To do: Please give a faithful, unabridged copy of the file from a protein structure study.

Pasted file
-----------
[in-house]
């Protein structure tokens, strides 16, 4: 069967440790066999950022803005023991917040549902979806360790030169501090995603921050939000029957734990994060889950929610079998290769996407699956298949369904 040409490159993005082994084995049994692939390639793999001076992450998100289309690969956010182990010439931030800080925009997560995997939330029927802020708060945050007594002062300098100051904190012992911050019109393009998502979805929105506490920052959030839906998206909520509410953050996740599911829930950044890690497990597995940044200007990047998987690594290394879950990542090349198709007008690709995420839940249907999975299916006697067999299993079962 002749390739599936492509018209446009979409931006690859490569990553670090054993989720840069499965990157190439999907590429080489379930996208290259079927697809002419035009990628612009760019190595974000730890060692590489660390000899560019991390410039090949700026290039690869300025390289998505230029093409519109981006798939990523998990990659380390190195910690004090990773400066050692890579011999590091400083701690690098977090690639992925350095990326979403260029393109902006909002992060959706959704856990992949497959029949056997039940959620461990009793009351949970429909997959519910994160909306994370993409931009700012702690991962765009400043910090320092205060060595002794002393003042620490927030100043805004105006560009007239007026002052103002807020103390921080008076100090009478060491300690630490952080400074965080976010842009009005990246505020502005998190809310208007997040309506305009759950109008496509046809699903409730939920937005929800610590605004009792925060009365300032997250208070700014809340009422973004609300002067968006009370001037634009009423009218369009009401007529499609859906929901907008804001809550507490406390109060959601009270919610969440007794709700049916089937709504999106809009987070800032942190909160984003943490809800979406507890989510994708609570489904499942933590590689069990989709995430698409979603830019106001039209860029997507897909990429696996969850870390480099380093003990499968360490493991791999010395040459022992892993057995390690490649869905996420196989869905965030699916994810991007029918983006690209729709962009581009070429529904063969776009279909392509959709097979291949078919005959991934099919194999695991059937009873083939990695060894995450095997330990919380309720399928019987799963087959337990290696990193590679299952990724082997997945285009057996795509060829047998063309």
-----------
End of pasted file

[in-house]
């Protein structure tokens, strides 16, 4: 069967440790066999950022803005023991917040549902979806360790030169501090995603921050939000029957734990994060889950929610079998290769996407699956298949369904 040409490159993005082994084995049994692939390639793999001076992450998100289309690969956010182990010439931030800080925009997560995997939330029927802020708060945050007594002062300098100051904190012992911050019109393009998502979805929105506490920052959030839906998206909520509410953050996740599911829930950044890690497990597995940044200007990047998987690594290394879950990542090349198709007008690709995420839940249907999975299916006697067999299993079962 002749390739599936492509018209446009979409931006690859490569990553670090054993989720840069499965990157190439999907590429080489379930996208290259079927697809002419035009990628612009760019190595974000730890060692590489660390000899560019991390410039090949700026290039690869300025390289998505230029093409519109981006798939990523998990990659380390190195910690004090990773400066050692890579011999590091400083701690690098977090690639992925350095990326979403260029393109902006909002992060959706959704856990992949497959029949056997039940959620461990009793009351949970429909997959519910994160909306994370993409931009700012702690991962765009400043910090320092205060060595002794002393003042620490927030100043805004105006560009007239007026002052103002807020103390921080008076100090009478060491300690630490952080400074965080976010842009009005990246505020502005998190809310208007997040309506305009759950109008496509046809699903409730939920937005929800610590605004009792925060009365300032997250208070700014809340009422973004609300002067968006009370001037634009009423009218369009009401007529499609859906929901907008804001809550507490406390109060959601009270919610969440007794709700049916089937709504999106809009987070800032942190909160984003943490809800979406507890989510994708609570489904499942933590590689069990989709995430698409979603830019106001039209860029997507897909990429696996969850870390480099380093003990499968360490493991791999010395040459022992892993057995390690490649869905996420196989869905965030699916994810991007029918983006690209729709962009581009070429529904063969776009279909392509959709097979291949078919005959991934099919194999695991059937009873083939990695060894995450095997330990919380309720399928019987799963087959337990290696990193590679299952990724082997997945285009057996795509060829047998063309």